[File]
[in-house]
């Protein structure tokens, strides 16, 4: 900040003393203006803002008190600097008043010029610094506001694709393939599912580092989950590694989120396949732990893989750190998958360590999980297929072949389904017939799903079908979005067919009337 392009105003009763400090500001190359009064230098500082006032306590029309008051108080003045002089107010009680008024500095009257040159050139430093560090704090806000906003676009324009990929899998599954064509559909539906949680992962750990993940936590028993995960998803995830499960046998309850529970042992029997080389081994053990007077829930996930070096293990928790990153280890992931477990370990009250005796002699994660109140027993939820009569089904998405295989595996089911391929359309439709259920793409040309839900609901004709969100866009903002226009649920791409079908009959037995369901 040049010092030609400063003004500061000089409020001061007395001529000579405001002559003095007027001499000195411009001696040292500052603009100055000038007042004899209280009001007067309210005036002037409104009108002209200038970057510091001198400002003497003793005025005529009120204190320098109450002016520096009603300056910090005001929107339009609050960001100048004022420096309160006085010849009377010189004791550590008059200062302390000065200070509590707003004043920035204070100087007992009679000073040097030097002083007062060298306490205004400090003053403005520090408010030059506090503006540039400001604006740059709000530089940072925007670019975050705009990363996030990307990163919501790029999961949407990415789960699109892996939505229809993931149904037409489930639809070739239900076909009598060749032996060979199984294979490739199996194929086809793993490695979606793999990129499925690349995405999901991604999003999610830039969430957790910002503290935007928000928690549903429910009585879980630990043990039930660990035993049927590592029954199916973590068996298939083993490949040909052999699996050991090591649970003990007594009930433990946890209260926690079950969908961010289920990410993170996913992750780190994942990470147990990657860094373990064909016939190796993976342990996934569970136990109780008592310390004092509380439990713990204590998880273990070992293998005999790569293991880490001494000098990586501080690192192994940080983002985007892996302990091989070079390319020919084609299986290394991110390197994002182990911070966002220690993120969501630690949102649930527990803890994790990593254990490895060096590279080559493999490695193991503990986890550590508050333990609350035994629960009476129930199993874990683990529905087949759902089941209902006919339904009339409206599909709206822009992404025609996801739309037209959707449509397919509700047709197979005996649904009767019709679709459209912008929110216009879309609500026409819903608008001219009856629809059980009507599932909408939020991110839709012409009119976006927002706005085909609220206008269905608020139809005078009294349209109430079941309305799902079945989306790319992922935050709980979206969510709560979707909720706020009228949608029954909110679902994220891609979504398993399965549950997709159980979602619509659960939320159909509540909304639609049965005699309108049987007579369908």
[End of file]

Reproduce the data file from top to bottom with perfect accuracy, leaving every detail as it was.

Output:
[in-house]
């Protein structure tokens, strides 16, 4: 900040003393203006803002008190600097008043010029610094506001694709393939599912580092989950590694989120396949732990893989750190998958360590999980297929072949389904017939799903079908979005067919009337 392009105003009763400090500001190359009064230098500082006032306590029309008051108080003045002089107010009680008024500095009257040159050139430093560090704090806000906003676009324009990929899998599954064509559909539906949680992962750990993940936590028993995960998803995830499960046998309850529970042992029997080389081994053990007077829930996930070096293990928790990153280890992931477990370990009250005796002699994660109140027993939820009569089904998405295989595996089911391929359309439709259920793409040309839900609901004709969100866009903002226009649920791409079908009959037995369901 040049010092030609400063003004500061000089409020001061007395001529000579405001002559003095007027001499000195411009001696040292500052603009100055000038007042004899209280009001007067309210005036002037409104009108002209200038970057510091001198400002003497003793005025005529009120204190320098109450002016520096009603300056910090005001929107339009609050960001100048004022420096309160006085010849009377010189004791550590008059200062302390000065200070509590707003004043920035204070100087007992009679000073040097030097002083007062060298306490205004400090003053403005520090408010030059506090503006540039400001604006740059709000530089940072925007670019975050705009990363996030990307990163919501790029999961949407990415789960699109892996939505229809993931149904037409489930639809070739239900076909009598060749032996060979199984294979490739199996194929086809793993490695979606793999990129499925690349995405999901991604999003999610830039969430957790910002503290935007928000928690549903429910009585879980630990043990039930660990035993049927590592029954199916973590068996298939083993490949040909052999699996050991090591649970003990007594009930433990946890209260926690079950969908961010289920990410993170996913992750780190994942990470147990990657860094373990064909016939190796993976342990996934569970136990109780008592310390004092509380439990713990204590998880273990070992293998005999790569293991880490001494000098990586501080690192192994940080983002985007892996302990091989070079390319020919084609299986290394991110390197994002182990911070966002220690993120969501630690949102649930527990803890994790990593254990490895060096590279080559493999490695193991503990986890550590508050333990609350035994629960009476129930199993874990683990529905087949759902089941209902006919339904009339409206599909709206822009992404025609996801739309037209959707449509397919509700047709197979005996649904009767019709679709459209912008929110216009879309609500026409819903608008001219009856629809059980009507599932909408939020991110839709012409009119976006927002706005085909609220206008269905608020139809005078009294349209109430079941309305799902079945989306790319992922935050709980979206969510709560979707909720706020009228949608029954909110679902994220891609979504398993399965549950997709159980979602619509659960939320159909509540909304639609049965005699309108049987007579369908």